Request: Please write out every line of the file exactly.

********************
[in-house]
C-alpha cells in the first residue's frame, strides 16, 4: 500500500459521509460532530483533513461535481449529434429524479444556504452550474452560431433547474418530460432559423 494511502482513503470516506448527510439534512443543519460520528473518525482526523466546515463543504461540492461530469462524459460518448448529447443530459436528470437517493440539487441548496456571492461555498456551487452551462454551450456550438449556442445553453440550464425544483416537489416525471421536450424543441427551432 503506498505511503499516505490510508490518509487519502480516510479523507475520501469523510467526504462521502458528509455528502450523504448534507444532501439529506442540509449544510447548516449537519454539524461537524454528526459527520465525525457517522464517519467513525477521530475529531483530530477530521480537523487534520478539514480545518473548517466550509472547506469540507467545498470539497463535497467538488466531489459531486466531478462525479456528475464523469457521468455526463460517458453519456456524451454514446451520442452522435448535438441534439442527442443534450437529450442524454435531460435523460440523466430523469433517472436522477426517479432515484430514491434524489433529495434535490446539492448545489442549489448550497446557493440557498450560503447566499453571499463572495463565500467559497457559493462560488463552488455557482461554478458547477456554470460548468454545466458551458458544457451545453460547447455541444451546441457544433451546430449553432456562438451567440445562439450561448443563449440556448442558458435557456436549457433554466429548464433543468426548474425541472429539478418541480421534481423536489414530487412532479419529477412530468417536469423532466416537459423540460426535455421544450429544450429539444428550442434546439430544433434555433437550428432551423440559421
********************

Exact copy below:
[in-house]
C-alpha cells in the first residue's frame, strides 16, 4: 500500500459521509460532530483533513461535481449529434429524479444556504452550474452560431433547474418530460432559423 494511502482513503470516506448527510439534512443543519460520528473518525482526523466546515463543504461540492461530469462524459460518448448529447443530459436528470437517493440539487441548496456571492461555498456551487452551462454551450456550438449556442445553453440550464425544483416537489416525471421536450424543441427551432 503506498505511503499516505490510508490518509487519502480516510479523507475520501469523510467526504462521502458528509455528502450523504448534507444532501439529506442540509449544510447548516449537519454539524461537524454528526459527520465525525457517522464517519467513525477521530475529531483530530477530521480537523487534520478539514480545518473548517466550509472547506469540507467545498470539497463535497467538488466531489459531486466531478462525479456528475464523469457521468455526463460517458453519456456524451454514446451520442452522435448535438441534439442527442443534450437529450442524454435531460435523460440523466430523469433517472436522477426517479432515484430514491434524489433529495434535490446539492448545489442549489448550497446557493440557498450560503447566499453571499463572495463565500467559497457559493462560488463552488455557482461554478458547477456554470460548468454545466458551458458544457451545453460547447455541444451546441457544433451546430449553432456562438451567440445562439450561448443563449440556448442558458435557456436549457433554466429548464433543468426548474425541472429539478418541480421534481423536489414530487412532479419529477412530468417536469423532466416537459423540460426535455421544450429544450429539444428550442434546439430544433434555433437550428432551423440559421